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Author Topic: beginner in california  (Read 1066 times)

Offline swami.g

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beginner in california
« on: September 18, 2006, 09:19:08 PM »
greetings & namaste - my name is greg and i live in manhattan beach ca.
i own a house in Mckinleyville, Humboldt Co; CA. that my son lives in while going to school. I am very interested in starting the journey to beekeeping and honey production. does any one have any suggestions for kit's, etc?
when is the best time to start? how long does it take? thanks for the forum!

greg

Offline buzzbee

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beginner in california
« Reply #1 on: September 18, 2006, 09:32:51 PM »
Early spring is the best time to start. I am a newbie this year so I am not of the expertise you will find from many here.But browse and do a search for specific info . If you see Michael Bush's post be sure to click the link to his web site for a lot of good information.
www.beekeepersvoice.com has a good guide on the equipment needed for startup which is considerably different than what most supply houses want you to buy. Good luck and welcome to the forum!

Offline buzzbee

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beginner in california
« Reply #2 on: September 18, 2006, 09:37:35 PM »
Brian d bray is also more than happy to answer most posts with a great insight to most problems.

Offline Michael Bush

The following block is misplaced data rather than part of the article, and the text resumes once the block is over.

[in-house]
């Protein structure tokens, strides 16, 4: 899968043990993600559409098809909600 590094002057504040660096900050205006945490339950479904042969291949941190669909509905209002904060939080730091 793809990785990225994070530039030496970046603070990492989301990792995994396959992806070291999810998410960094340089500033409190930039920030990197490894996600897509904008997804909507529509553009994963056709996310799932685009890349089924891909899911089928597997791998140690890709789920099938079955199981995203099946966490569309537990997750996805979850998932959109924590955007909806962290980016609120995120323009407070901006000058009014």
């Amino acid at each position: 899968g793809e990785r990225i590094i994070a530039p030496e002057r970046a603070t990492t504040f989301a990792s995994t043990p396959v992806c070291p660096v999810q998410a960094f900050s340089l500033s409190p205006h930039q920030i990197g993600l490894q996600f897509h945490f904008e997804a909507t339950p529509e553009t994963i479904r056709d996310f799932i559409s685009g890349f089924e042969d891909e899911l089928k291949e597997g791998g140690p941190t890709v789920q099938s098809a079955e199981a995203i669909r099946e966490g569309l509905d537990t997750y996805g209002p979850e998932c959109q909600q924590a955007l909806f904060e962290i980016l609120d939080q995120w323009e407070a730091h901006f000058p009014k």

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beginner in california
« Reply #3 on: September 19, 2006, 07:54:13 AM »
Michael Bush
My website:  bushfarms.com/bees.htm en espanol: bushfarms.com/es_bees.htm
My book:  ThePracticalBeekeeper.com
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"Everything works if you let it."--Rick Nielsen

Offline Brian D. Bray

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beginner in california
« Reply #4 on: September 19, 2006, 11:27:27 PM »
I do not recommend kits.  They give you equipment that is not needed and the price doesn't save you that much.  It is best to ask yourself what you want to accomplish you first year.  Obtain a good such as Beekeeping for Dummies as a reference.

Things to consider:
1. Starting with 2 or 3 hives is better because it you make a fatal mistake on one hive you're still in the game.  A single hive is not forgiving.
2. I recommend uniformity of equipment.  Having everything the same size solves a lot of problems.  Check out www.beekeepersvoice.com/articles/bray/  and then click on the article on uniformity.
3.  Buying multiples of equipment will save you more each purchase than you can get buying kits.  If the dealer offers a discount if you buy six medium supers over buying five the sixth is essentially free.  
4.  buy more than what you think you're going to need.  An extra heavy honey flow or athe opportunity to catch a swarm are serendipity that happens--it's best to be prepared for it.
5.  Find a Mentor,  www.beekeepersvoice.com/mentor may have a listing for one near you.
6.  Keep an open mind, think about the advice you're given, and don't be afraid to delve into new ideas.

That should get you started.
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